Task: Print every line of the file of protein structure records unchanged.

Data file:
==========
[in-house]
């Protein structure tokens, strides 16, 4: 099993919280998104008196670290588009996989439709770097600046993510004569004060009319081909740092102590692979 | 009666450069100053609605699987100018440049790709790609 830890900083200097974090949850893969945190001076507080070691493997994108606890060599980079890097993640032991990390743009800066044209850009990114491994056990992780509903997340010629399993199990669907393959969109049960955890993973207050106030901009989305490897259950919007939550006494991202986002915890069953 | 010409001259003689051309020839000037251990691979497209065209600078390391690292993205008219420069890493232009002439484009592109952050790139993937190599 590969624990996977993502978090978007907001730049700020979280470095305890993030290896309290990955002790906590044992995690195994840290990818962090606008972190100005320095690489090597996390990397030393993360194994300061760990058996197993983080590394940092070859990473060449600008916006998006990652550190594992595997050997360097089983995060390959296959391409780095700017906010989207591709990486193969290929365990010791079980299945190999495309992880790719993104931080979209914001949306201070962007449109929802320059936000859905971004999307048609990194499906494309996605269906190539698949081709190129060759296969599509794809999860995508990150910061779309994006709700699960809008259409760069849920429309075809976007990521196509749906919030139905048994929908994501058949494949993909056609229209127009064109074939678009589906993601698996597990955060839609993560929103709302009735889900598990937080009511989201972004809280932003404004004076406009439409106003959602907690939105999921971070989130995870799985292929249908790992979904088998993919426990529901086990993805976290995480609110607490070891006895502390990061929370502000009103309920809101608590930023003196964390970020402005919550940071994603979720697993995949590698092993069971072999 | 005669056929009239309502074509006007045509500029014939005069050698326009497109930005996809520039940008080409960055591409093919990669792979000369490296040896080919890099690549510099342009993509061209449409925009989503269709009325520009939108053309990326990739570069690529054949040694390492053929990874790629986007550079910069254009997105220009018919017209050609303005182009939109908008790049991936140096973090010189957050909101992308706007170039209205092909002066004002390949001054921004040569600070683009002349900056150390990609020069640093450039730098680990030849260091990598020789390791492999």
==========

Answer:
[in-house]
């Protein structure tokens, strides 16, 4: 099993919280998104008196670290588009996989439709770097600046993510004569004060009319081909740092102590692979 | 009666450069100053609605699987100018440049790709790609 830890900083200097974090949850893969945190001076507080070691493997994108606890060599980079890097993640032991990390743009800066044209850009990114491994056990992780509903997340010629399993199990669907393959969109049960955890993973207050106030901009989305490897259950919007939550006494991202986002915890069953 | 010409001259003689051309020839000037251990691979497209065209600078390391690292993205008219420069890493232009002439484009592109952050790139993937190599 590969624990996977993502978090978007907001730049700020979280470095305890993030290896309290990955002790906590044992995690195994840290990818962090606008972190100005320095690489090597996390990397030393993360194994300061760990058996197993983080590394940092070859990473060449600008916006998006990652550190594992595997050997360097089983995060390959296959391409780095700017906010989207591709990486193969290929365990010791079980299945190999495309992880790719993104931080979209914001949306201070962007449109929802320059936000859905971004999307048609990194499906494309996605269906190539698949081709190129060759296969599509794809999860995508990150910061779309994006709700699960809008259409760069849920429309075809976007990521196509749906919030139905048994929908994501058949494949993909056609229209127009064109074939678009589906993601698996597990955060839609993560929103709302009735889900598990937080009511989201972004809280932003404004004076406009439409106003959602907690939105999921971070989130995870799985292929249908790992979904088998993919426990529901086990993805976290995480609110607490070891006895502390990061929370502000009103309920809101608590930023003196964390970020402005919550940071994603979720697993995949590698092993069971072999 | 005669056929009239309502074509006007045509500029014939005069050698326009497109930005996809520039940008080409960055591409093919990669792979000369490296040896080919890099690549510099342009993509061209449409925009989503269709009325520009939108053309990326990739570069690529054949040694390492053929990874790629986007550079910069254009997105220009018919017209050609303005182009939109908008790049991936140096973090010189957050909101992308706007170039209205092909002066004002390949001054921004040569600070683009002349900056150390990609020069640093450039730098680990030849260091990598020789390791492999």